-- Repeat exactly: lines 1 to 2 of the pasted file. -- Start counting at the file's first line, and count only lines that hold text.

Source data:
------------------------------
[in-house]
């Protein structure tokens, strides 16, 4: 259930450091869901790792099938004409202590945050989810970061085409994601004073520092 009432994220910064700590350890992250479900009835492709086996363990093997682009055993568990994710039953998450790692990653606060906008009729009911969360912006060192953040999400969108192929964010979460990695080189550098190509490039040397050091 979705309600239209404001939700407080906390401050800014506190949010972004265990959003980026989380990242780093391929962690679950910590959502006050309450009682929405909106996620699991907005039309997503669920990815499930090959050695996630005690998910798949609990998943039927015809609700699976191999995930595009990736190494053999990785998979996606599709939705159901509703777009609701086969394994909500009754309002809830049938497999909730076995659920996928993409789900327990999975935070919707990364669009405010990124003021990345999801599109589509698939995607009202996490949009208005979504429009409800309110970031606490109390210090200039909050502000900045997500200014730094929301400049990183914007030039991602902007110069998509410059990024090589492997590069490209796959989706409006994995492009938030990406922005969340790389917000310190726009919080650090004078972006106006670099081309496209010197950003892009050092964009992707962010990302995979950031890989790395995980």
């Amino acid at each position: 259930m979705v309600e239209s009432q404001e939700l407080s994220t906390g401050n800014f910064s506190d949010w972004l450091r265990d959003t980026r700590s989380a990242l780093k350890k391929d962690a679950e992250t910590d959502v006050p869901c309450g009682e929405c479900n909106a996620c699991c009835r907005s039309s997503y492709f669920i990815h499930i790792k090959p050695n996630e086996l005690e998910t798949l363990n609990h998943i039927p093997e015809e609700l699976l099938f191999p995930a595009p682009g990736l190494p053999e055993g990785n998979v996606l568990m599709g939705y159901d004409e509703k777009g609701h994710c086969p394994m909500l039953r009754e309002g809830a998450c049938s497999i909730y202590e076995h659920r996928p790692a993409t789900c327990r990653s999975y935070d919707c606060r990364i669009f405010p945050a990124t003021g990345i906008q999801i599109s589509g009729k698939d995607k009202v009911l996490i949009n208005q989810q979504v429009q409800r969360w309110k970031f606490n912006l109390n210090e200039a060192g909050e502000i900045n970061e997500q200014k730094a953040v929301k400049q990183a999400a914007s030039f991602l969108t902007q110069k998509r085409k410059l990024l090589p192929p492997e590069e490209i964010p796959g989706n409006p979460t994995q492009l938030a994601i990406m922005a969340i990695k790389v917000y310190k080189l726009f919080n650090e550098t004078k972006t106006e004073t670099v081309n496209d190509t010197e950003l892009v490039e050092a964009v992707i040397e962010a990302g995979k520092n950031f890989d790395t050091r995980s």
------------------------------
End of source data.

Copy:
[in-house]
């Protein structure tokens, strides 16, 4: 259930450091869901790792099938004409202590945050989810970061085409994601004073520092 009432994220910064700590350890992250479900009835492709086996363990093997682009055993568990994710039953998450790692990653606060906008009729009911969360912006060192953040999400969108192929964010979460990695080189550098190509490039040397050091 979705309600239209404001939700407080906390401050800014506190949010972004265990959003980026989380990242780093391929962690679950910590959502006050309450009682929405909106996620699991907005039309997503669920990815499930090959050695996630005690998910798949609990998943039927015809609700699976191999995930595009990736190494053999990785998979996606599709939705159901509703777009609701086969394994909500009754309002809830049938497999909730076995659920996928993409789900327990999975935070919707990364669009405010990124003021990345999801599109589509698939995607009202996490949009208005979504429009409800309110970031606490109390210090200039909050502000900045997500200014730094929301400049990183914007030039991602902007110069998509410059990024090589492997590069490209796959989706409006994995492009938030990406922005969340790389917000310190726009919080650090004078972006106006670099081309496209010197950003892009050092964009992707962010990302995979950031890989790395995980």